• Can be used to track the activities of the team throughout an assessment.
  • Supports multi-user access.
  • Can be integrated with security assessment tools such as Qualys, Nessus, Burp Suite, Nmap, Acunetix, Nikto, OpenVAS and more.
  • User-friendly and easy to use.
  • Ability to customize checklists.
  • Works with various security compliance standards, assessment frameworks and methodologies such as HIPPA compliance audit tool, OWASP testing guide, PTES technical guidelines and OSCP report.
  • Can be integrated with ticketing and project management tools such as Jira and ServiceNow.
  • Three editions: community (free), assess ($79 per user per month) and remediate ($149 per user per month).
  • Supports multiple testers accessing the same project file.

2. Magic Tree

Magic Tree is a data management and reporting tool. It is called Magic Tree because it was designed to assist with the boring part of penetration testing. Report generation and all the data are stored in a tree and node structure. It was designed to aid data consolidation querying, external command execution and report generation. Some of its features include:

  • Can run Nmap scan directly from the application.
  • Can handle data set from thousands of active hosts (loading files and generating reports will take some time).
  • Organizes data in a tree structure (used for representing the data gathered during a penetration test).
  • Data can be added to the tree structure from two methods (importing XML files generated on tools or entering the data manually).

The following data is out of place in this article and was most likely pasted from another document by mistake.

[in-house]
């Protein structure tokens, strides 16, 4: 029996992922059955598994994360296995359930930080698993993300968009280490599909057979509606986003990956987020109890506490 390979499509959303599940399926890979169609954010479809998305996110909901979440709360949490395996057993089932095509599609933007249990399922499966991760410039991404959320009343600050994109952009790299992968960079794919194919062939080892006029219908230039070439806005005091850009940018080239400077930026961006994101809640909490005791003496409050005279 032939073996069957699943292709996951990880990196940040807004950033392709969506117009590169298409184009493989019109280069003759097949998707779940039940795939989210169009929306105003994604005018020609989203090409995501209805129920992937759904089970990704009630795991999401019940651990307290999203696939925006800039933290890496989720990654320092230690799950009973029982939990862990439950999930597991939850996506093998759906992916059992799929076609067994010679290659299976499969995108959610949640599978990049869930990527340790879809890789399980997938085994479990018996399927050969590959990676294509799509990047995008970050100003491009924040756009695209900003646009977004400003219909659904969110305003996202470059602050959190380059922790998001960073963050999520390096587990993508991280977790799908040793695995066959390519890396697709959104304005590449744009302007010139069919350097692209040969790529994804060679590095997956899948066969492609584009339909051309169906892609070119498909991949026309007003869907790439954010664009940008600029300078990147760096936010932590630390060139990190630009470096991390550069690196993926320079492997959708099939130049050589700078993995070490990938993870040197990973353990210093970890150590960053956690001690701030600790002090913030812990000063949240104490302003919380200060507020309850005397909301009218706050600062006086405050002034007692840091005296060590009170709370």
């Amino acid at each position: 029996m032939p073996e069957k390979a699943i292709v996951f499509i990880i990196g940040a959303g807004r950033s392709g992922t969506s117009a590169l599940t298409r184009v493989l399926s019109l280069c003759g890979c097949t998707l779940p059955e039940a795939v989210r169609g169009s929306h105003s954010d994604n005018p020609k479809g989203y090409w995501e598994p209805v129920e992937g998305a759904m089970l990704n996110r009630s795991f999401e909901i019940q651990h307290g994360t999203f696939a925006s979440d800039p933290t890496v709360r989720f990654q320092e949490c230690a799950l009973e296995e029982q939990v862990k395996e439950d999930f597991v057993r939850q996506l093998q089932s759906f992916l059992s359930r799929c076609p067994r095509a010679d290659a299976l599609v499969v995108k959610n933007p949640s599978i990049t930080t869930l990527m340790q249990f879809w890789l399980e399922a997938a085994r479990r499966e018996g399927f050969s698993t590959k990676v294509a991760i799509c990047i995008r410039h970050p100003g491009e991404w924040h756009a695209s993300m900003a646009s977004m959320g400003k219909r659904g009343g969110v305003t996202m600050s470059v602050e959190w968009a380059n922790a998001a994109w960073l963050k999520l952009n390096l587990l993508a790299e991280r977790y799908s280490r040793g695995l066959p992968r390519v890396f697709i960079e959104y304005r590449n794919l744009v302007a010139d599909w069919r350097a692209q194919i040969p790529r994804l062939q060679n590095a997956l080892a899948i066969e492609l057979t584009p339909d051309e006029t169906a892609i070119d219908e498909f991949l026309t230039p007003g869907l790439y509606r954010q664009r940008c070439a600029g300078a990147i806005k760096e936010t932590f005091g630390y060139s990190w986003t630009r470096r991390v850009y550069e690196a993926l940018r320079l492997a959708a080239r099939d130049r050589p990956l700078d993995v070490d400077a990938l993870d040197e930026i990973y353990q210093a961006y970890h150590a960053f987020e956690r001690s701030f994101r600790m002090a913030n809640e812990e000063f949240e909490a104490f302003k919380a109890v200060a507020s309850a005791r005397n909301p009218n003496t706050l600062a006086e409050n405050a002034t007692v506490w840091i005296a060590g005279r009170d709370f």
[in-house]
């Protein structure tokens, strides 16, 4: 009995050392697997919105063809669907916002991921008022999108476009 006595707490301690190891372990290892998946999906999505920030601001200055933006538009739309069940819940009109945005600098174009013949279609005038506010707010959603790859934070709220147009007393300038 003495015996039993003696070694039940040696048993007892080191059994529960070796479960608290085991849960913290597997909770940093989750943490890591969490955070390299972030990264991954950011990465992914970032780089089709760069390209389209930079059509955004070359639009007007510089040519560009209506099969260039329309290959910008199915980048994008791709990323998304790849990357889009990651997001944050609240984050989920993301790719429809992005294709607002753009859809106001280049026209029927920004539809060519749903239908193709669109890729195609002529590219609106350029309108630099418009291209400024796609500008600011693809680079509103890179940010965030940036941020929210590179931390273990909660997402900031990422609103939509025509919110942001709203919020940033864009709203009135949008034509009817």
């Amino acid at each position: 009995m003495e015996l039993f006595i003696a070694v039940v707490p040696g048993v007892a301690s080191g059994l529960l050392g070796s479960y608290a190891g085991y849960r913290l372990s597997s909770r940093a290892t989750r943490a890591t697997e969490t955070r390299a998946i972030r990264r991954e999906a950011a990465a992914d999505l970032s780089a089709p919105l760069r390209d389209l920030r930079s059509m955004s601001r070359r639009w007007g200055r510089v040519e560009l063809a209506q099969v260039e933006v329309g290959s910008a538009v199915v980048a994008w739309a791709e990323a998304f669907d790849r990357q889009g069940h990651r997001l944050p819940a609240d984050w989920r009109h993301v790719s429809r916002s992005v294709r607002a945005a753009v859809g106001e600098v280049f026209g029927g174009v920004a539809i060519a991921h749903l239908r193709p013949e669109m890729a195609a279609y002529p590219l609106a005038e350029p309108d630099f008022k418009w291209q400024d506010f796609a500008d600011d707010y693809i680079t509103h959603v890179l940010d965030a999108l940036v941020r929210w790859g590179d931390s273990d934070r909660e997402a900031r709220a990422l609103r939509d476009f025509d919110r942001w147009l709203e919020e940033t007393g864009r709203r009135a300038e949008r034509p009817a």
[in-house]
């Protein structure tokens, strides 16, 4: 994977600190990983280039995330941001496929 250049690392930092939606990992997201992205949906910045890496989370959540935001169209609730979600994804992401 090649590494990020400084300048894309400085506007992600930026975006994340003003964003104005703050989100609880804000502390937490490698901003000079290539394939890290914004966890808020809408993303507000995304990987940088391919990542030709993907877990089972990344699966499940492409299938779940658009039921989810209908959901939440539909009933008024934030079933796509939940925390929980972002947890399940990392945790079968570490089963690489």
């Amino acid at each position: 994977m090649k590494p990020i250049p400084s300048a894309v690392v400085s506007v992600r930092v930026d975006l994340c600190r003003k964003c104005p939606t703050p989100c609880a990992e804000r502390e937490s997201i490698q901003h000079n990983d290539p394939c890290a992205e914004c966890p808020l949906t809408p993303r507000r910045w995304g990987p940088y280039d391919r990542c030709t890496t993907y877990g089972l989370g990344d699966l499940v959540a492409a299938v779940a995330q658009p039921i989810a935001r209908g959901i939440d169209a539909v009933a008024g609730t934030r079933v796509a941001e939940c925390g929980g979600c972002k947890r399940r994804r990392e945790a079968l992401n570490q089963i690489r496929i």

• Can be used to generate a report using customizable templates.
  • Allows data from security tools such as Nessus, OpenVAS, Burp and Nikto can be imported into the application.
  • Allows the querying of collected data and feeding the data to shell commands.
  • Allows users to run shell commands from the application while capturing the command output.

3. Metagoofil

Metagoofil is an information-gathering tool that utilizes the Google search engine to extract metadata from public documents (pdf, doc, docx, xls, xlsx, ppt and pptx) belonging to the target company. It can be used to efficiently harvest open-source intelligence about a target company based on the documents posted or stored on the target’s website. Some of its features include:

  • Can be used to get valid usernames, people names, for using later in brute force password attacks on services such as virtual private network (VPN), file transfer protocol (FTP) and web applications.
  • Can be used to extract file paths of documents including shared resource names, server names and more.
  • Can be used to extract email addresses from Adobe PDF and Microsoft Word document content.

4. Faraday IDE